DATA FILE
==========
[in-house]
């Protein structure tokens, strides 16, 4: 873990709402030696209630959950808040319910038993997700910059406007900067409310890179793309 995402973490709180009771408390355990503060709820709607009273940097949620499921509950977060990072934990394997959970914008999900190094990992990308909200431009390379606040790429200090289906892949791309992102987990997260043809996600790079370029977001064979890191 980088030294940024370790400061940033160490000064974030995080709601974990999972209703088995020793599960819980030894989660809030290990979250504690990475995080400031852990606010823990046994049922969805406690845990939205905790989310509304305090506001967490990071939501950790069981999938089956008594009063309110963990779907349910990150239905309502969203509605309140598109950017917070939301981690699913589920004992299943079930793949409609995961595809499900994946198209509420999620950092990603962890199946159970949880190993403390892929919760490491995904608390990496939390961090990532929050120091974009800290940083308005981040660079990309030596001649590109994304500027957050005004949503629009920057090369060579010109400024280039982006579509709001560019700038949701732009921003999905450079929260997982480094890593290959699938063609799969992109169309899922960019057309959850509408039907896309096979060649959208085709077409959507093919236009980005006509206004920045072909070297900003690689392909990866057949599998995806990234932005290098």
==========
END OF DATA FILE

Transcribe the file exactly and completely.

[in-house]
């Protein structure tokens, strides 16, 4: 873990709402030696209630959950808040319910038993997700910059406007900067409310890179793309 995402973490709180009771408390355990503060709820709607009273940097949620499921509950977060990072934990394997959970914008999900190094990992990308909200431009390379606040790429200090289906892949791309992102987990997260043809996600790079370029977001064979890191 980088030294940024370790400061940033160490000064974030995080709601974990999972209703088995020793599960819980030894989660809030290990979250504690990475995080400031852990606010823990046994049922969805406690845990939205905790989310509304305090506001967490990071939501950790069981999938089956008594009063309110963990779907349910990150239905309502969203509605309140598109950017917070939301981690699913589920004992299943079930793949409609995961595809499900994946198209509420999620950092990603962890199946159970949880190993403390892929919760490491995904608390990496939390961090990532929050120091974009800290940083308005981040660079990309030596001649590109994304500027957050005004949503629009920057090369060579010109400024280039982006579509709001560019700038949701732009921003999905450079929260997982480094890593290959699938063609799969992109169309899922960019057309959850509408039907896309096979060649959208085709077409959507093919236009980005006509206004920045072909070297900003690689392909990866057949599998995806990234932005290098």